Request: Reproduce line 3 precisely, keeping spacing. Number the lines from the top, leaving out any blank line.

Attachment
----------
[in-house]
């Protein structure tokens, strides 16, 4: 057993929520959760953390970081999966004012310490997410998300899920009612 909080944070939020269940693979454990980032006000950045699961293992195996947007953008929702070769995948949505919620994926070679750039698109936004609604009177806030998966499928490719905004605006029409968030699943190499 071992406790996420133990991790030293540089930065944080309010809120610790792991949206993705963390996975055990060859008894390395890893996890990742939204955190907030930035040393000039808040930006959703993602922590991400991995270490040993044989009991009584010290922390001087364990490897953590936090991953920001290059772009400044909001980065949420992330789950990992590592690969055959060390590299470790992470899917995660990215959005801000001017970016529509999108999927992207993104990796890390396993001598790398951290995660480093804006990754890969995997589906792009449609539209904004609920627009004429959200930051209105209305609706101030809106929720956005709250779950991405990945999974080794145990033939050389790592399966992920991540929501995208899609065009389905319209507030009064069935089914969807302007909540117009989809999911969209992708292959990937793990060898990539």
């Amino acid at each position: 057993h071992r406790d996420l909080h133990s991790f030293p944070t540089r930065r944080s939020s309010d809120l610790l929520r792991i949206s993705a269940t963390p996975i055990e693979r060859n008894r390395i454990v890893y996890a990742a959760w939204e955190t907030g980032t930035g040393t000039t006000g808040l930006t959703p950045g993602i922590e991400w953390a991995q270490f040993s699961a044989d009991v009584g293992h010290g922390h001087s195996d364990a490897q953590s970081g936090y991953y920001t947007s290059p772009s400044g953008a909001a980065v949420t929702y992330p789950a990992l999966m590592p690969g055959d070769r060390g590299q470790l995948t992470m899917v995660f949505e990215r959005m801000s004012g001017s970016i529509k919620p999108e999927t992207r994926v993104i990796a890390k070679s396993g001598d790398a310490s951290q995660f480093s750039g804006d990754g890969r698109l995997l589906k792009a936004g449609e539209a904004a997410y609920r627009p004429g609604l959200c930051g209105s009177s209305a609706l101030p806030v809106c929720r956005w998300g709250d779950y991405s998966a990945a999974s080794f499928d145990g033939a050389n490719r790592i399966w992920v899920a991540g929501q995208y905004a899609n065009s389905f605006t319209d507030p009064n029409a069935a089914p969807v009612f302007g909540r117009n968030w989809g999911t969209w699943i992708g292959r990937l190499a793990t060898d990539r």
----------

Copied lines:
């Amino acid at each position: 057993h071992r406790d996420l909080h133990s991790f030293p944070t540089r930065r944080s939020s309010d809120l610790l929520r792991i949206s993705a269940t963390p996975i055990e693979r060859n008894r390395i454990v890893y996890a990742a959760w939204e955190t907030g980032t930035g040393t000039t006000g808040l930006t959703p950045g993602i922590e991400w953390a991995q270490f040993s699961a044989d009991v009584g293992h010290g922390h001087s195996d364990a490897q953590s970081g936090y991953y920001t947007s290059p772009s400044g953008a909001a980065v949420t929702y992330p789950a990992l999966m590592p690969g055959d070769r060390g590299q470790l995948t992470m899917v995660f949505e990215r959005m801000s004012g001017s970016i529509k919620p999108e999927t992207r994926v993104i990796a890390k070679s396993g001598d790398a310490s951290q995660f480093s750039g804006d990754g890969r698109l995997l589906k792009a936004g449609e539209a904004a997410y609920r627009p004429g609604l959200c930051g209105s009177s209305a609706l101030p806030v809106c929720r956005w998300g709250d779950y991405s998966a990945a999974s080794f499928d145990g033939a050389n490719r790592i399966w992920v899920a991540g929501q995208y905004a899609n065009s389905f605006t319209d507030p009064n029409a069935a089914p969807v009612f302007g909540r117009n968030w989809g999911t969209w699943i992708g292959r990937l190499a793990t060898d990539r």